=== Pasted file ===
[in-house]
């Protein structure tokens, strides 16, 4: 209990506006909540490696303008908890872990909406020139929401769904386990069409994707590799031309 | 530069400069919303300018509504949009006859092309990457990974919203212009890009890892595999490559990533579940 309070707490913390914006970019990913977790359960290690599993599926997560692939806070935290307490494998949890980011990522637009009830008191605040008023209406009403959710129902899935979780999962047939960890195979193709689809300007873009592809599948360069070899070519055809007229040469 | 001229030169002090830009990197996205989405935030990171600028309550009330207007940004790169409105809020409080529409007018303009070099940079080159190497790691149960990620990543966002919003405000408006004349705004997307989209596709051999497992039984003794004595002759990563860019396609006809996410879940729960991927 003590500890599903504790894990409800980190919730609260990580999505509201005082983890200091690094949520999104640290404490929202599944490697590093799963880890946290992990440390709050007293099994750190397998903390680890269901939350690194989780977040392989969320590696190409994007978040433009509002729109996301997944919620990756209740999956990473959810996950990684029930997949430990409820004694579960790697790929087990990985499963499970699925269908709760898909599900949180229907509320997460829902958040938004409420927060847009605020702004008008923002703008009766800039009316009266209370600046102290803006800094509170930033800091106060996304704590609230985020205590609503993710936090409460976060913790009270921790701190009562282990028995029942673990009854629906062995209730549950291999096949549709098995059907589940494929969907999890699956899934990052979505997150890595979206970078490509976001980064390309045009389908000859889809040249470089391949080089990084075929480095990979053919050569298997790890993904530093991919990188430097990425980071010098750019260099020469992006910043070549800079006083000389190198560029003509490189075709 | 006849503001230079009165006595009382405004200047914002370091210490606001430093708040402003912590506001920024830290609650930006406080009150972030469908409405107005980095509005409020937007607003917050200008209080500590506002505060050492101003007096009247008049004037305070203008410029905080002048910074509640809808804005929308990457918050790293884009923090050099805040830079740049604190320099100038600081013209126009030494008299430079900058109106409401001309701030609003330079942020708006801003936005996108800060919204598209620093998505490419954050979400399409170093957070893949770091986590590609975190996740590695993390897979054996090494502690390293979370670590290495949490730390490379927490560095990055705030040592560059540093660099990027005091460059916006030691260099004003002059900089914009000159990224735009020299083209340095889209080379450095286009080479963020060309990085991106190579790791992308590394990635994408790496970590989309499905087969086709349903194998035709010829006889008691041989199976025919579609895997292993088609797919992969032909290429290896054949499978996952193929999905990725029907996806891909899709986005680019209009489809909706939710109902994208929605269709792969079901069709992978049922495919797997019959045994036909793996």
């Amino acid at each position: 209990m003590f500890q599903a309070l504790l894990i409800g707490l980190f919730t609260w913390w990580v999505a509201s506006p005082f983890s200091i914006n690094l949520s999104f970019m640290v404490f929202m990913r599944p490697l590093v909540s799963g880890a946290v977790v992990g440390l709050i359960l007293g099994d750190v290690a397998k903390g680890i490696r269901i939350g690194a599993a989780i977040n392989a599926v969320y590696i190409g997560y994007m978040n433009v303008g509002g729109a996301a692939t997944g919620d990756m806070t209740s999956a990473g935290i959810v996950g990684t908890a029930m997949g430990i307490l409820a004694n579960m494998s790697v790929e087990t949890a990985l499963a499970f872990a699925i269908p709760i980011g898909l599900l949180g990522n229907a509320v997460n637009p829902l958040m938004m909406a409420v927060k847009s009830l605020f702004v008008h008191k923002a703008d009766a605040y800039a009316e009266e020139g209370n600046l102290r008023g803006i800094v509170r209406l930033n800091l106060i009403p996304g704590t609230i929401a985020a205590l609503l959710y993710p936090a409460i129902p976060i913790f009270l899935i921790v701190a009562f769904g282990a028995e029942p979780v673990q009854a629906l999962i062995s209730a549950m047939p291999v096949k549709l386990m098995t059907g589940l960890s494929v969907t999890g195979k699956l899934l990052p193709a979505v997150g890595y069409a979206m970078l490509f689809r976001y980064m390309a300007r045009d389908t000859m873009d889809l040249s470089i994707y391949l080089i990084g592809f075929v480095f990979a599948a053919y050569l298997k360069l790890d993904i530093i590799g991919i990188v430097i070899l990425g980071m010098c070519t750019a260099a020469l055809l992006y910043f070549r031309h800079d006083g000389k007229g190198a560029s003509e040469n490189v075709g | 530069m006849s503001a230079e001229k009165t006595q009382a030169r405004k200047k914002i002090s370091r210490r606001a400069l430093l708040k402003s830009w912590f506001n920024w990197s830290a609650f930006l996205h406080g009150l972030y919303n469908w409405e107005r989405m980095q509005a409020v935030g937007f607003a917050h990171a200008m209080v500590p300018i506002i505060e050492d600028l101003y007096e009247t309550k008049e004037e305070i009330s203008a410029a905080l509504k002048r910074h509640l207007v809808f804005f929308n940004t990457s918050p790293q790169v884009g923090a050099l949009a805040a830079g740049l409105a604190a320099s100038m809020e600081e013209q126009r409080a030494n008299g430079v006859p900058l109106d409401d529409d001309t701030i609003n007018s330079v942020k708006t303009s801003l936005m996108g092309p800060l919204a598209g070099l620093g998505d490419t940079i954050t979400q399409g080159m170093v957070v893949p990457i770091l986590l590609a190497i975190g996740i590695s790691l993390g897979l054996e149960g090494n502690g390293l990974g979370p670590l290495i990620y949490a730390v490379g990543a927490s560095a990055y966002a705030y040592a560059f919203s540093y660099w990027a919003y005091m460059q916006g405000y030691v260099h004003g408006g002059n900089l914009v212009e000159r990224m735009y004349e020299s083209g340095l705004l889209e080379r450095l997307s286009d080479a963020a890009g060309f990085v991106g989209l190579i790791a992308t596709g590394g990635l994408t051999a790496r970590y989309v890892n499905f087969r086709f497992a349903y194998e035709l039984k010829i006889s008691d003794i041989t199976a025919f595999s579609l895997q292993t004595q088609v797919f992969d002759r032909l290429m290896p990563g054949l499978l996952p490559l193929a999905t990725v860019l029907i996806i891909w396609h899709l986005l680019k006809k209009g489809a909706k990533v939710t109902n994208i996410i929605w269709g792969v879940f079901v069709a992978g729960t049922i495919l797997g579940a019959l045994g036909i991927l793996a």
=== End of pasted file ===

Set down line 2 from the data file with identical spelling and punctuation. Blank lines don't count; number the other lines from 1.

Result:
């Protein structure tokens, strides 16, 4: 209990506006909540490696303008908890872990909406020139929401769904386990069409994707590799031309 | 530069400069919303300018509504949009006859092309990457990974919203212009890009890892595999490559990533579940 309070707490913390914006970019990913977790359960290690599993599926997560692939806070935290307490494998949890980011990522637009009830008191605040008023209406009403959710129902899935979780999962047939960890195979193709689809300007873009592809599948360069070899070519055809007229040469 | 001229030169002090830009990197996205989405935030990171600028309550009330207007940004790169409105809020409080529409007018303009070099940079080159190497790691149960990620990543966002919003405000408006004349705004997307989209596709051999497992039984003794004595002759990563860019396609006809996410879940729960991927 003590500890599903504790894990409800980190919730609260990580999505509201005082983890200091690094949520999104640290404490929202599944490697590093799963880890946290992990440390709050007293099994750190397998903390680890269901939350690194989780977040392989969320590696190409994007978040433009509002729109996301997944919620990756209740999956990473959810996950990684029930997949430990409820004694579960790697790929087990990985499963499970699925269908709760898909599900949180229907509320997460829902958040938004409420927060847009605020702004008008923002703008009766800039009316009266209370600046102290803006800094509170930033800091106060996304704590609230985020205590609503993710936090409460976060913790009270921790701190009562282990028995029942673990009854629906062995209730549950291999096949549709098995059907589940494929969907999890699956899934990052979505997150890595979206970078490509976001980064390309045009389908000859889809040249470089391949080089990084075929480095990979053919050569298997790890993904530093991919990188430097990425980071010098750019260099020469992006910043070549800079006083000389190198560029003509490189075709 | 006849503001230079009165006595009382405004200047914002370091210490606001430093708040402003912590506001920024830290609650930006406080009150972030469908409405107005980095509005409020937007607003917050200008209080500590506002505060050492101003007096009247008049004037305070203008410029905080002048910074509640809808804005929308990457918050790293884009923090050099805040830079740049604190320099100038600081013209126009030494008299430079900058109106409401001309701030609003330079942020708006801003936005996108800060919204598209620093998505490419954050979400399409170093957070893949770091986590590609975190996740590695993390897979054996090494502690390293979370670590290495949490730390490379927490560095990055705030040592560059540093660099990027005091460059916006030691260099004003002059900089914009000159990224735009020299083209340095889209080379450095286009080479963020060309990085991106190579790791992308590394990635994408790496970590989309499905087969086709349903194998035709010829006889008691041989199976025919579609895997292993088609797919992969032909290429290896054949499978996952193929999905990725029907996806891909899709986005680019209009489809909706939710109902994208929605269709792969079901069709992978049922495919797997019959045994036909793996």